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By: Admin    June 02 2017 , 08:37 pm
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The typical homeowner might see growing vegetables and other edibles as an aesthetic sacrifice, as compared to cultivating a garden full of eye-catching ornamentals. But modern gardeners are challenging that notion, coming up with innovative ways to maintain a garden’s beauty while being composed of edibles. This trend, “foodscaping,” has quietly been gaining momentum over the past few years, and is reaching a cultural zenith as today’s homeowners tend towards organic produce, eco-friendly practices, and sustainable living.

Foodscaping is not just about cultivating edible plants and vegetation. It involves creative planning and placement of edibles where ornamental plants would traditionally be, creating a scape that is both beautiful and sustainable. It also involves changing traditional concepts of beauty in landscaping. Many neighborhoods and developments have strict rules on agricultural activity so as not to compromise the attractiveness of the homes. But with the rise of foodscaping, those rules might change soon because it has been proven that edibles can be grown with the same amount of aesthetic appeal as ornamentals.

Most gardening sources agree that foodscaping started in 2008-2010, following the housing bubble burst and economic recession. Consumers became focused on downsizing, budgeting, and sustainability. Foodscaping was a natural response to this challenging financial atmosphere.

“Foodscapes are living ecosystems that meet the aesthetic needs of the general population while serving a greater purpose for the environment and the kitchen,” explains Brie Arthur, author of The Foodscape Revolution: Finding a Better Way to Make Space for Food and Beauty in your Garden in an article for Greenhouse Grower. “Organic growing techniques are combined with mulching and edging to keep the space looking clean and tidy,” while “[b]eds are designed in a way that best utilizes the natural resources of water flow and light.” These techniques result in beautiful, well thought out landscapes that can also feed a family.

Community gardens and “agrihoods” (neighborhoods built around a farm where residents grow food together) are closely related to the foodscaping trend. But foodscaping combines both the practical need of growing food to reduce costs and to help the community, with the aesthetic desire of having a trendy, beautifully landscaped front yard. With a little bit of creativity, both can be accomplished.

The financial benefits for integrating foodscaping on your property could be staggering. Rosalind Creasy of Edible Landscaping conducted an experiment by reserving a 5-by-20 foot area and growing simple vegetables such as tomatoes, bell peppers, zucchini, and lettuce. She combined her harvests from April to September, researched equivalent organic produce prices, and calculated that she had saved $683 on fresh vegetables. That is a game-changer for many households that want to afford fresh food for their families.

Creasy continued to calculate that if 42 million U.S. household gardens (roughly half of all U.S. household gardens) “took out a 5-by-20 foot area of lawn and grew a 100-square-foot garden, that would take 96,419 acres (150 square miles) out of lawn cultivation” and the savings on fresh produce would be roughly $14.4 billion. Couple those savings with the satisfaction of maintaining a beautiful outdoor appearance, and the appeal of foodscaping becomes undeniable!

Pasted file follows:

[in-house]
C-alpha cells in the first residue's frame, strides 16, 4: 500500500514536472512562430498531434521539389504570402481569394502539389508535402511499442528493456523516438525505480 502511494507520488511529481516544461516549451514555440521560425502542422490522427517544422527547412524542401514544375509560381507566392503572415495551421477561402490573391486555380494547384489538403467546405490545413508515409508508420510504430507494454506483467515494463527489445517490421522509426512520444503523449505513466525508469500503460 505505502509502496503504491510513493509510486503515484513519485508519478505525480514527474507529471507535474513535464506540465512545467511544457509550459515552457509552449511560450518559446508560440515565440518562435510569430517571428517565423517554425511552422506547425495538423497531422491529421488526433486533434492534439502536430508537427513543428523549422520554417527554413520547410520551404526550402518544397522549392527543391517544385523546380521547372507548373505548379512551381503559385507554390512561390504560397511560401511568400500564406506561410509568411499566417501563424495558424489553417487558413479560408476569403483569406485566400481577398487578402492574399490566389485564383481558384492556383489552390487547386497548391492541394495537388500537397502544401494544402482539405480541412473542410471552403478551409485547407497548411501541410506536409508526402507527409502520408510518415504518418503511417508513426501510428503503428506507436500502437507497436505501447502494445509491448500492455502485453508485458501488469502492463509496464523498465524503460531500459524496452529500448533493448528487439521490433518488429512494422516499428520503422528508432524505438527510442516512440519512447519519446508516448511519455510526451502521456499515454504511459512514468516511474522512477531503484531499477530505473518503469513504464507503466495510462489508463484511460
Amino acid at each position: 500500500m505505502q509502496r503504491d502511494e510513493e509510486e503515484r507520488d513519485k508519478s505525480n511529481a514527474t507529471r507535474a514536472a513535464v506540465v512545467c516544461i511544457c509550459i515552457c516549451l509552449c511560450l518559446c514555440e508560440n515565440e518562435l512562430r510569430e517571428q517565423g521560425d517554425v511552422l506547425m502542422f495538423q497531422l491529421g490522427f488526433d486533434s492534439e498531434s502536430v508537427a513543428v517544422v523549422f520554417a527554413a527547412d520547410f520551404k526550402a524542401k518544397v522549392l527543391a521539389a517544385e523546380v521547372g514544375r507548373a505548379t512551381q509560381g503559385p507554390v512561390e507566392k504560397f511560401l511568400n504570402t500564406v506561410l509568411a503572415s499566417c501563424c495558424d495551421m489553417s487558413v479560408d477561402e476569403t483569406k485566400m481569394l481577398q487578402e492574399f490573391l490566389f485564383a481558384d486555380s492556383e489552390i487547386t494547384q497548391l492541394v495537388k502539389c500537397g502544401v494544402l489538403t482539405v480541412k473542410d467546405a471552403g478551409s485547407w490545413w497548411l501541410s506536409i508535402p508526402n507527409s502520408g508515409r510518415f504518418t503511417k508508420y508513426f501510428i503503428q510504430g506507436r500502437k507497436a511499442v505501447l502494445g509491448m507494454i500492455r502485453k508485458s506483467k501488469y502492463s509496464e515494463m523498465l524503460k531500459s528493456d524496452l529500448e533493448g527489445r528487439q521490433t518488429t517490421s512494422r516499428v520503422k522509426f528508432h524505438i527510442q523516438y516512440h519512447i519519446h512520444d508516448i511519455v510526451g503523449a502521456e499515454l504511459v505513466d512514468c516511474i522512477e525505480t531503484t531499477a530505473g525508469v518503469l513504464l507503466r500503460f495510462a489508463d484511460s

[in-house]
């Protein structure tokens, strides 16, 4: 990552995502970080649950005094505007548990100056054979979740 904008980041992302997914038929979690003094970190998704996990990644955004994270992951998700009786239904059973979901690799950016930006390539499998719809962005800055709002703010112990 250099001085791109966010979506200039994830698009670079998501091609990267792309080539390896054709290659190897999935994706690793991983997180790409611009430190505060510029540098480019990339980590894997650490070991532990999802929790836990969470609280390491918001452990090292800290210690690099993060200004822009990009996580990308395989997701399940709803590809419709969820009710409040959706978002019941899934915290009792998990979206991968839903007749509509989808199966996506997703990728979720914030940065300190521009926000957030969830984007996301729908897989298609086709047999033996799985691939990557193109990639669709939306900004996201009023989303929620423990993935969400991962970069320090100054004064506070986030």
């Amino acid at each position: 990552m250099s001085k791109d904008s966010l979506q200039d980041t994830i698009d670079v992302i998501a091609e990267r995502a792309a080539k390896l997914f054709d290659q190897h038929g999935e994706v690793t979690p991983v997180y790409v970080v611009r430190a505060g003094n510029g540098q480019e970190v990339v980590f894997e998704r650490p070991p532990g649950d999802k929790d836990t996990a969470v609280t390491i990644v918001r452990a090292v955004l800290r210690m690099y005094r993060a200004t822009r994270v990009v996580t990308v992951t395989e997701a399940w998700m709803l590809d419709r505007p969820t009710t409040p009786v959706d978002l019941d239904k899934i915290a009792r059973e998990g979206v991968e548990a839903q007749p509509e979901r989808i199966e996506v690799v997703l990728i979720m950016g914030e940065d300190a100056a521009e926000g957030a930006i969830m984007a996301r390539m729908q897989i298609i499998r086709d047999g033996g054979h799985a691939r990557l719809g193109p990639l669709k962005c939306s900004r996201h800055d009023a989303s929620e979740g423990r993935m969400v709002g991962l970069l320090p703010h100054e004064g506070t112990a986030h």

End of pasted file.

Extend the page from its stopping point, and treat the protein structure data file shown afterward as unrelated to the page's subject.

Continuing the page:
Charlie Nardozzi, a garden coach and author of Foodscaping: Practical and Innovative Ways to Create an Edible Landscape, recommends that homeowners can start by thinking about their current yard and visualizing how to replace ornamental plants with similarly-sized edible ones. He gives several examples on his website, Gardening with Charlie. Nardozzi notes that a crabapple tree could be replaced with a weeping mulberry; burning bushes replaced with blueberry bushes; Zinnia flowers with marigolds; and wisteria vines with grape or mint.

“In flower gardens, mix and match attractive vegetables, herbs and fruit such a[s] alpine strawberries, colorful lettuce, Swiss chard and kale, hot peppers and attractive artichokes,” Nardozzi suggests on Gardening Know How. “Use mint, nasturtiums and thyme as ground covers under trees.” With substitutes like these, your garden will not lose any of its beauty or charm, but will gain the benefit of providing food for your family or community. The possibilities are vast and exciting!

Your garden is not the only thing that can be replaced with edibles. Even your lawn can be foodscaped, as seen in these images from Nashville Foodscapes, in which grass has been replaced with white clover. Since white clover only grows to 6 inches in height at most, a clover lawn means no wasted energy or time on mowing! And the nectar will feed local bees and butterflies.

Popular culture is starting to take notice of foodscaping as well. Every year, Disney World’s Epcot puts on an International Flower and Garden Festival, renowned for its sprawling floral scenes such as topiaries in the shape of beloved Disney characters. Recently, the festival has also featured gorgeous foodscaping, like an English Tea Garden and an Urban Spice Garden, and the crops grown were reportedly used at many of the restaurants on site. With big players like Disney World integrating this trend, the rest of the world might not be far behind.

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